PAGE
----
Federalist Society videos online

The Federalist Society has posted numerous videos from its recent National Lawyers’ Convention, including sessions on the aggressive regulatory stance of today’s Environmental Protection Agency, the constitutionality of Obamacare, anonymity and the First Amendment in media and campaign-regulation law, NYU’s Richard Epstein debating Yale’s Bill Eskridge on the court battle over California’s Prop 8, recusal and campaign rules for judges, Dodd-Frank, and the Christian Legal Society v. Martinez case on accreditation of student groups, among other topics. And civil procedure/Iqbal-Twombly buffs may be interested in a luncheon panel held just yesterday in D.C. (I was in the audience) in which four law professors (Don Elliott of Yale, Martin Redish and Ronald Allen of Northwestern, and Rick Esenberg of Marquette) outlined ideas for reforming the Federal Rules of Civil Procedure to reduce discovery costs and improve screening of cases in the earliest stages of filing.

The video above is of the Society’s 10th annual Barbara Olson Memorial Lecture, in which Second Circuit Chief Judge Dennis Jacobs provocatively criticizes legal academia and other precincts of influential legal thinking for misunderstanding the role of the military and its relation to the law.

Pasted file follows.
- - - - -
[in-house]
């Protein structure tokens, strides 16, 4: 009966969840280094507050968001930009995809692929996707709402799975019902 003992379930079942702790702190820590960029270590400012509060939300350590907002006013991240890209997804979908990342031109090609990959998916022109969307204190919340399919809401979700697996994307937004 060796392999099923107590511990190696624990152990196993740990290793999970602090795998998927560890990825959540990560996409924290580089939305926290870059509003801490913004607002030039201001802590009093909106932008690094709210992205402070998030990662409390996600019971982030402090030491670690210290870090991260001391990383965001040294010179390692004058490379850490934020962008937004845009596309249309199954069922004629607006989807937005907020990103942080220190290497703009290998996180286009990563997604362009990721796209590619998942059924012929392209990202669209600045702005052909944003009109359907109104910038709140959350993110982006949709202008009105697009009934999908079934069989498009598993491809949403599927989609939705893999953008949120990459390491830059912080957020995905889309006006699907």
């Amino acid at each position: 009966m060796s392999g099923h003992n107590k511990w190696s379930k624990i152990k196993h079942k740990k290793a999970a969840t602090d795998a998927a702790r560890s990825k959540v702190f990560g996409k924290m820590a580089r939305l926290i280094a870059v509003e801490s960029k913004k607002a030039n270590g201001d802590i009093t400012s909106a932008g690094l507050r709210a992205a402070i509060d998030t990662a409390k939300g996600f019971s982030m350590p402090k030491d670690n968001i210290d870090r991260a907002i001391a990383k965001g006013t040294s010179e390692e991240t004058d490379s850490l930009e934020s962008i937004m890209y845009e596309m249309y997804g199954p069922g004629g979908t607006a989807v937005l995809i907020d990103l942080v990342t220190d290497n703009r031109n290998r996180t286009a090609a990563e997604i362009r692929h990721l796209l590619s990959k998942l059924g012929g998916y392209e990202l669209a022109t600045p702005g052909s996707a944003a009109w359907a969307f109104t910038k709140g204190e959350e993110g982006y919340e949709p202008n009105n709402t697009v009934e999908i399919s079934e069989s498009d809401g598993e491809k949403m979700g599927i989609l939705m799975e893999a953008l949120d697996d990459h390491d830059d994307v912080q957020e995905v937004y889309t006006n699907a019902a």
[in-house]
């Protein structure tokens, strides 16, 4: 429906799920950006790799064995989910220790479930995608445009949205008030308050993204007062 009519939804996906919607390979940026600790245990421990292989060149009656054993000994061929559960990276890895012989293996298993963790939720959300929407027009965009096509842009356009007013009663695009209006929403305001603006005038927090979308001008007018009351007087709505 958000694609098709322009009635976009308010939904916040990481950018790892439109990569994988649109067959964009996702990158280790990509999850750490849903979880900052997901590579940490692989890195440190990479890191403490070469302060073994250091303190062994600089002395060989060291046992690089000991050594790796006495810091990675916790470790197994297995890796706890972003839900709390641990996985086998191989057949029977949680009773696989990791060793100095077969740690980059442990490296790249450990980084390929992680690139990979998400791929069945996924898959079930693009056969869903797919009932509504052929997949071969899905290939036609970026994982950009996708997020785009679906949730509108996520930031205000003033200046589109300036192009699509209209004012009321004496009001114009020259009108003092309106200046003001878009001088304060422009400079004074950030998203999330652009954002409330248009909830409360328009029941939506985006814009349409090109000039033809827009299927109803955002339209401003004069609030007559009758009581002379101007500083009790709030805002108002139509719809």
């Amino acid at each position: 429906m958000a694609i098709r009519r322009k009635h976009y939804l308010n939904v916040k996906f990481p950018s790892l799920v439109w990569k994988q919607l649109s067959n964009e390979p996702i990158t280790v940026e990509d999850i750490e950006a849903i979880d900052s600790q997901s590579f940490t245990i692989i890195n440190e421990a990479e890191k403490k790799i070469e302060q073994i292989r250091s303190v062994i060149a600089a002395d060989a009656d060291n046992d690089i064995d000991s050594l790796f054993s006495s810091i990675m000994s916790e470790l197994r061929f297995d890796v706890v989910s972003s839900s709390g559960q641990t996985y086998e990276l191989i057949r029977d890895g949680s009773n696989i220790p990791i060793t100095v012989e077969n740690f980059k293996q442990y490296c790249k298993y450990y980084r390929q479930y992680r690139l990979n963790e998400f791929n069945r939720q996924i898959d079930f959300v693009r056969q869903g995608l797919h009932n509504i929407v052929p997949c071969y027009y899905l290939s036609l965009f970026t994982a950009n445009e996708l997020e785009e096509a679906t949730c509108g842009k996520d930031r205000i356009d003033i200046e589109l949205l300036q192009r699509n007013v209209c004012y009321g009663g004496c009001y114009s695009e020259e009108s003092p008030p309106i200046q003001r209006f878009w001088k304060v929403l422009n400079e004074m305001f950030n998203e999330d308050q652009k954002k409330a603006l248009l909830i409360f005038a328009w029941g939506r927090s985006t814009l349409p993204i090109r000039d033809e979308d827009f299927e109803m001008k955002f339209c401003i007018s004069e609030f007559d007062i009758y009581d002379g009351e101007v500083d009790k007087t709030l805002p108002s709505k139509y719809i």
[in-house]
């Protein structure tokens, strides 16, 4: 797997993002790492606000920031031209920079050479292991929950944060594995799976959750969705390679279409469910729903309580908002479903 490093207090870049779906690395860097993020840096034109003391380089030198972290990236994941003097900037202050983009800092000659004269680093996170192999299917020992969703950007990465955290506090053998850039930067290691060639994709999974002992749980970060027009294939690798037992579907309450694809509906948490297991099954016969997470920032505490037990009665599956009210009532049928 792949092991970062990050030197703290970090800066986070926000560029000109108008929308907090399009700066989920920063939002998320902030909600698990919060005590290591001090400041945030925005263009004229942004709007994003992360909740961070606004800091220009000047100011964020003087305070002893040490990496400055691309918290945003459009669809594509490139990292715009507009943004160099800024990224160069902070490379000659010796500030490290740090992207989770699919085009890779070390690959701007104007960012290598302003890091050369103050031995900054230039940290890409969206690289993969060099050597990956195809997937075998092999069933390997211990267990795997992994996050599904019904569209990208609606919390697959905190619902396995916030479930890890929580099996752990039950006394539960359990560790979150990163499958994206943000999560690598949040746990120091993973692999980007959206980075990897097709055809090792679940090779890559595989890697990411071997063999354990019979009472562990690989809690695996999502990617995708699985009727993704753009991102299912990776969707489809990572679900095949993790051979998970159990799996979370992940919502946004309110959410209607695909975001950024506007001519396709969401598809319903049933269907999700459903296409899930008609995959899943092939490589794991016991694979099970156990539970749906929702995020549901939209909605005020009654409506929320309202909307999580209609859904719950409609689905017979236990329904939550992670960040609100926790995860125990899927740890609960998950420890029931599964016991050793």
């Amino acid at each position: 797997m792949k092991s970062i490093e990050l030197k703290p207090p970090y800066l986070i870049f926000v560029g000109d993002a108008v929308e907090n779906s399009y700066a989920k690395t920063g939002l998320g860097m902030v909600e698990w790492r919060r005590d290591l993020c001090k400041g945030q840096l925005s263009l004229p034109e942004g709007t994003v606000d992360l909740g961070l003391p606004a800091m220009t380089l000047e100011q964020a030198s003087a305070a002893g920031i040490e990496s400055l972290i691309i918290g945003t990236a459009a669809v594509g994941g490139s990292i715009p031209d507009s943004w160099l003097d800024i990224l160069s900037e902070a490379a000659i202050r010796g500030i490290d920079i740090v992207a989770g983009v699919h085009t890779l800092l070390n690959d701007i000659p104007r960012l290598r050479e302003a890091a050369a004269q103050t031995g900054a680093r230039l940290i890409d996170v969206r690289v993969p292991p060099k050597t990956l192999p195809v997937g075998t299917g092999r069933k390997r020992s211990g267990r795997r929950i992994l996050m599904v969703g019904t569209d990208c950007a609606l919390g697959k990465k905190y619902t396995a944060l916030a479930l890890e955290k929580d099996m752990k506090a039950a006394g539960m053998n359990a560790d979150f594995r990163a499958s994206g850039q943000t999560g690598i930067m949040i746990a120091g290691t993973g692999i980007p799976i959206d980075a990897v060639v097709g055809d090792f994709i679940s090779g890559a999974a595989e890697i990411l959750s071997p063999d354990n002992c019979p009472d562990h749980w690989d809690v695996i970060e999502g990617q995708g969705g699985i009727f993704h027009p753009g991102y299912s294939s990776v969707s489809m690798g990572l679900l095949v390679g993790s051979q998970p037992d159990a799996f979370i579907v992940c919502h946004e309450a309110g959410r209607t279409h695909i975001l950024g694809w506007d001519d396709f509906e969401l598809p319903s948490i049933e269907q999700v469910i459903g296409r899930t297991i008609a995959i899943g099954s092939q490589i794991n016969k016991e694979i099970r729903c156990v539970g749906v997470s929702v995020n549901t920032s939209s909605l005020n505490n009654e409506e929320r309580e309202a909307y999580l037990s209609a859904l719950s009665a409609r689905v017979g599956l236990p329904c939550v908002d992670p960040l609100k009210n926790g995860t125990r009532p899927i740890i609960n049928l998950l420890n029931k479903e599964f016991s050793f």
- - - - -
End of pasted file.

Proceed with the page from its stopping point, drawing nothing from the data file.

October 19 roundup

June 21 roundup

  • After Mohawk Industries settlement, many employers could be sitting ducks for suits claiming that hiring illegal workers is RICO violation [Helman, Forbes, earlier]
  • Teen tries to help child lost in store, winds up facing felony rap of false imprisonment [Greenfield]
  • Federal magistrate in debt collection case: letter on law firm letterhead implies threat to sue [Legal Intelligencer]
  • On “professional” class action objectors [Ted at PoL]
  • Coal company claims ventilation system ordered by government regulators might have been a cause of deadly April mine explosion [WSJ]
  • Senate committee approves judicial nomination of John (“Jack”) McConnell, impresario of Rhode Island lead-paint litigation; William Jacobson explains critics’ charges regarding couching of legal fee as purported hospital donation [Legal Insurrection]
  • Hey, stop siphoning that oil slick, we haven’t checked your life jackets and extinguishers [GatewayPundit] Gulf oil rig registered for purposes of regulation in remote Pacific island chain [Legal Blog Watch] Richard Epstein on oil spill liability [WSJ] BP will never pay full price of accident [Popehat] Check back in 2031 to see how the litigation went [Alex Beam, Boston Globe]